Back in March I wrote a post about Thomas “Bigfoot” Sharp Spencer, the man who was supposedly friends with Timothy Demonbreun and for whom my 3rd great-grandfather was named. Today, while I was doing research for my American Indian History class, I happened to see his name pop up in a newspaper article that was published on May 21, 1794 in the Hampshire Gazette, Northampton, Massachusetts.
The same day (referring to April 1, 1794), a party of Indians, consisting of from 40 to 50, ambuscaded the road near the Crab Orchard, leading from Knoxville to Nashville, and fired upon a company of travellers, consisting of five persons, killed Thomas Sharp Spencer, wounded James Walker, killed two horses and wounded a third – Spencer had with him about one thousand dollars in gold, and many valuable articles which fell into their hands – These travellers left the blockhouse, at South-West Point, in the morning; and the survivors returned there the same night.
Most of what I had read about him prior to seeing this article had his death in 1793, so now there is an exact date!
Anyway, I then decided to just search for him, just to see if any other articles were written. On October 18, 1942 in the Greensboro Daily News, Greensboro, North Carolina there was an article about a book that was written about him.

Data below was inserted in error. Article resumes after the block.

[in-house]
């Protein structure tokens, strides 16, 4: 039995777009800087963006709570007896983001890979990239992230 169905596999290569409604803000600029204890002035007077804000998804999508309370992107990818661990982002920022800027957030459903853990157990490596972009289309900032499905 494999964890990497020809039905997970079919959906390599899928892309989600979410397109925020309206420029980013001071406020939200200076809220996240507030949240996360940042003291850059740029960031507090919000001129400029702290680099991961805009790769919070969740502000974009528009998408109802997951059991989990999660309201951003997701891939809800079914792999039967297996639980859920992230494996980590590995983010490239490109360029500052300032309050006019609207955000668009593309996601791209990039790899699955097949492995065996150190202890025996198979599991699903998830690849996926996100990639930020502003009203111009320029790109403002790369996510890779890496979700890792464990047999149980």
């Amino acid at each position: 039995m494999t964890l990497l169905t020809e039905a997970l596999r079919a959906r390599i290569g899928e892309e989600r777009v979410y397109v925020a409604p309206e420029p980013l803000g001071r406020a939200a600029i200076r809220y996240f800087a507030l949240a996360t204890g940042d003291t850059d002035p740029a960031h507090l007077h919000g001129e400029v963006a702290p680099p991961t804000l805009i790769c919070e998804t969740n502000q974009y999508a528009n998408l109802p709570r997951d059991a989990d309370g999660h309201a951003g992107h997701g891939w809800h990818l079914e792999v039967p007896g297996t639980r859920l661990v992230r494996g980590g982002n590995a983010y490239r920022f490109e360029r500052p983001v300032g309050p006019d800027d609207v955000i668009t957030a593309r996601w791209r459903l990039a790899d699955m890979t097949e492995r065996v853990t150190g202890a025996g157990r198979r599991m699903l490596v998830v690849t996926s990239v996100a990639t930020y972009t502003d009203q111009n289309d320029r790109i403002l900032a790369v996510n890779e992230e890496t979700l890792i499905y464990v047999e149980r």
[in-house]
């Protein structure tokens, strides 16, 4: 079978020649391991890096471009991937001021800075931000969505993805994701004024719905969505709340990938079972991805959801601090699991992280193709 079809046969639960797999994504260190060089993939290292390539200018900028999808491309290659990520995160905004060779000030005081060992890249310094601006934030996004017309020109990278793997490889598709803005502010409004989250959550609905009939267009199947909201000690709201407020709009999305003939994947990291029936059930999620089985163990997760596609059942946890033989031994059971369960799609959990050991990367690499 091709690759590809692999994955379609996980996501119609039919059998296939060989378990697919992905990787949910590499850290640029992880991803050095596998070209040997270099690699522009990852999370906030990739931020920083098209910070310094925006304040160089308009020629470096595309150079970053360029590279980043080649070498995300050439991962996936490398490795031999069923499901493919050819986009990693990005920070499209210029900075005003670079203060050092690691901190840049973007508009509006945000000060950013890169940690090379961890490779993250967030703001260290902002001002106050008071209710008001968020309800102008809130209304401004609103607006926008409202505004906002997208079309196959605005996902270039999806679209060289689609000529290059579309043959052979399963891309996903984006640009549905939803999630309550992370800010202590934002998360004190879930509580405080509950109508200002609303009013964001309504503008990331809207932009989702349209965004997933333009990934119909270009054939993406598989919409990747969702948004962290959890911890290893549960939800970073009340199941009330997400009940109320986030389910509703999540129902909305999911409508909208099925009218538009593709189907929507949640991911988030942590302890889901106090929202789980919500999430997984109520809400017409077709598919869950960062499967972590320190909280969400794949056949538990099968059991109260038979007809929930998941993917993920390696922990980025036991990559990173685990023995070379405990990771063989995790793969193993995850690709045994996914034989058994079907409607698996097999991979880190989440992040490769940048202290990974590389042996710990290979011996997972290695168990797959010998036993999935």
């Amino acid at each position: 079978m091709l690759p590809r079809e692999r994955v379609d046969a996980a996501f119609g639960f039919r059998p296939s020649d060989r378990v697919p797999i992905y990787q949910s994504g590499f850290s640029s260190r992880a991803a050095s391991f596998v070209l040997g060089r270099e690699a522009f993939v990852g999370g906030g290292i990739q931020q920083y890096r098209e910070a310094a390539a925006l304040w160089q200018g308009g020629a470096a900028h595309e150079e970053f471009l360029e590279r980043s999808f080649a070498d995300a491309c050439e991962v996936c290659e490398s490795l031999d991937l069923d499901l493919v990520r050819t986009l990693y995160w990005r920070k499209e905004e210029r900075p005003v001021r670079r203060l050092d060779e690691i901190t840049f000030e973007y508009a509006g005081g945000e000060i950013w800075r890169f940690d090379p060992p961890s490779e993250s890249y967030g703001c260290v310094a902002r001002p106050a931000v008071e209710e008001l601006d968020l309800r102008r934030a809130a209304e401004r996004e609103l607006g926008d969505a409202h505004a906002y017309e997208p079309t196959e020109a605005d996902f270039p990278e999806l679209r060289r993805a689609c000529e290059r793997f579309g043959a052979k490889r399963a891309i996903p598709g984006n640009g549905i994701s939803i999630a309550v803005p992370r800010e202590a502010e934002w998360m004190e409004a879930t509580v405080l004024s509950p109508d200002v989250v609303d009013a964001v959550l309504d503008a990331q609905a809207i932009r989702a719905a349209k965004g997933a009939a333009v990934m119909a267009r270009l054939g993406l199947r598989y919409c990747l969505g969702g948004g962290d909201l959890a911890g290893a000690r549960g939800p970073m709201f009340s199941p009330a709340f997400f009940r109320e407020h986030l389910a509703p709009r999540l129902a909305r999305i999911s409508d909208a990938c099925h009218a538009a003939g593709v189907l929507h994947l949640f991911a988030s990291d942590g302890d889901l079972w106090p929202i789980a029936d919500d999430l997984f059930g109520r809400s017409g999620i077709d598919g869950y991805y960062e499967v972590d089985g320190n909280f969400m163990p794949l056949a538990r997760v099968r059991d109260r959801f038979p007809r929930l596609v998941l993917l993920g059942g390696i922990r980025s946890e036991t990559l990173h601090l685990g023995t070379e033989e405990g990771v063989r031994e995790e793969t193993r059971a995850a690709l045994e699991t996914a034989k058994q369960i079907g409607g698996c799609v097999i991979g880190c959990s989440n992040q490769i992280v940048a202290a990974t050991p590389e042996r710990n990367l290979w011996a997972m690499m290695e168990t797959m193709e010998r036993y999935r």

Long Hunter Dug Frontier Trails
Long Hunter by Edd Winfield Parks. Farrar and Rinehart, New York. 270pp. $2.
The author, who is on leave from the English department of the University of Georgia, says that this story of Thomas Sharp Spencer, famed hunter of the Daniel Boone era, is an expansion of a legend, but that does not detract from the interesting story he has written. Spencer loved and lived in the deep forests and fought the Indians and the wild beasts of the forests until his death. The Indians knew him as “Big Foot,” apparently a deserved title, and even though he was captured by them, the Indians respected him.
The adventures of this hunter, written in such detail that the smell of the forests and the campfire hang over it like mist, will delight people who love the outdoors, the stories of a frontier fighter who learned to laugh at danger and to love it. Equally as adept at overcoming the dangers of the forests was Midnight, Spencer’s dog. Together they made paths through the wilderness. – A.
As soon as I saw this article, I looked the book up and purchased it from Abe Books (Amazon has copies, too!). I can’t wait to read it!